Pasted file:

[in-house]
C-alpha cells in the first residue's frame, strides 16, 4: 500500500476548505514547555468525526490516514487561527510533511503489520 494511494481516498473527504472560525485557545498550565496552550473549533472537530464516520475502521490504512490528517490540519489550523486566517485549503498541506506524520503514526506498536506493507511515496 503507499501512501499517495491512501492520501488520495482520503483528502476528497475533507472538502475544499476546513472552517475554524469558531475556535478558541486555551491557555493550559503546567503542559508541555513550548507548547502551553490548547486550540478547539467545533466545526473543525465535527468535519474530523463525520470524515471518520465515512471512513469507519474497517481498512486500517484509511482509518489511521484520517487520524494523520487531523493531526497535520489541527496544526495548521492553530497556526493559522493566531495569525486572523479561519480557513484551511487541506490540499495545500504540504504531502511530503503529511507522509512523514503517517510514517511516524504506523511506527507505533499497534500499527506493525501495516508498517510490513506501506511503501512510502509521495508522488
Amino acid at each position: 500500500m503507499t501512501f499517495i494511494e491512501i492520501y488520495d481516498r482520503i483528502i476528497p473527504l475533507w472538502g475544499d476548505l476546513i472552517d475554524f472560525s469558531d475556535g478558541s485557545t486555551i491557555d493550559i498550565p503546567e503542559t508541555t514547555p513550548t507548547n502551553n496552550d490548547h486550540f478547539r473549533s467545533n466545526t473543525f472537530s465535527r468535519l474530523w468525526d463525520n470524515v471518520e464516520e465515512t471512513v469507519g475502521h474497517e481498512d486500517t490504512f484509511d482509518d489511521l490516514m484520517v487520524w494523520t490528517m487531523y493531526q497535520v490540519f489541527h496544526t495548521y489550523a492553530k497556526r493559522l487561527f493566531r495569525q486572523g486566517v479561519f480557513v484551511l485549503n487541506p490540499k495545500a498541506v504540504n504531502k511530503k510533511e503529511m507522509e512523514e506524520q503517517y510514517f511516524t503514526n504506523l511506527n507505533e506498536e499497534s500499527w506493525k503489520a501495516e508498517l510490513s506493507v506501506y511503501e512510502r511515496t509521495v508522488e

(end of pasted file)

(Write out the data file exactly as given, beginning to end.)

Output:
[in-house]
C-alpha cells in the first residue's frame, strides 16, 4: 500500500476548505514547555468525526490516514487561527510533511503489520 494511494481516498473527504472560525485557545498550565496552550473549533472537530464516520475502521490504512490528517490540519489550523486566517485549503498541506506524520503514526506498536506493507511515496 503507499501512501499517495491512501492520501488520495482520503483528502476528497475533507472538502475544499476546513472552517475554524469558531475556535478558541486555551491557555493550559503546567503542559508541555513550548507548547502551553490548547486550540478547539467545533466545526473543525465535527468535519474530523463525520470524515471518520465515512471512513469507519474497517481498512486500517484509511482509518489511521484520517487520524494523520487531523493531526497535520489541527496544526495548521492553530497556526493559522493566531495569525486572523479561519480557513484551511487541506490540499495545500504540504504531502511530503503529511507522509512523514503517517510514517511516524504506523511506527507505533499497534500499527506493525501495516508498517510490513506501506511503501512510502509521495508522488
Amino acid at each position: 500500500m503507499t501512501f499517495i494511494e491512501i492520501y488520495d481516498r482520503i483528502i476528497p473527504l475533507w472538502g475544499d476548505l476546513i472552517d475554524f472560525s469558531d475556535g478558541s485557545t486555551i491557555d493550559i498550565p503546567e503542559t508541555t514547555p513550548t507548547n502551553n496552550d490548547h486550540f478547539r473549533s467545533n466545526t473543525f472537530s465535527r468535519l474530523w468525526d463525520n470524515v471518520e464516520e465515512t471512513v469507519g475502521h474497517e481498512d486500517t490504512f484509511d482509518d489511521l490516514m484520517v487520524w494523520t490528517m487531523y493531526q497535520v490540519f489541527h496544526t495548521y489550523a492553530k497556526r493559522l487561527f493566531r495569525q486572523g486566517v479561519f480557513v484551511l485549503n487541506p490540499k495545500a498541506v504540504n504531502k511530503k510533511e503529511m507522509e512523514e506524520q503517517y510514517f511516524t503514526n504506523l511506527n507505533e506498536e499497534s500499527w506493525k503489520a501495516e508498517l510490513s506493507v506501506y511503501e512510502r511515496t509521495v508522488e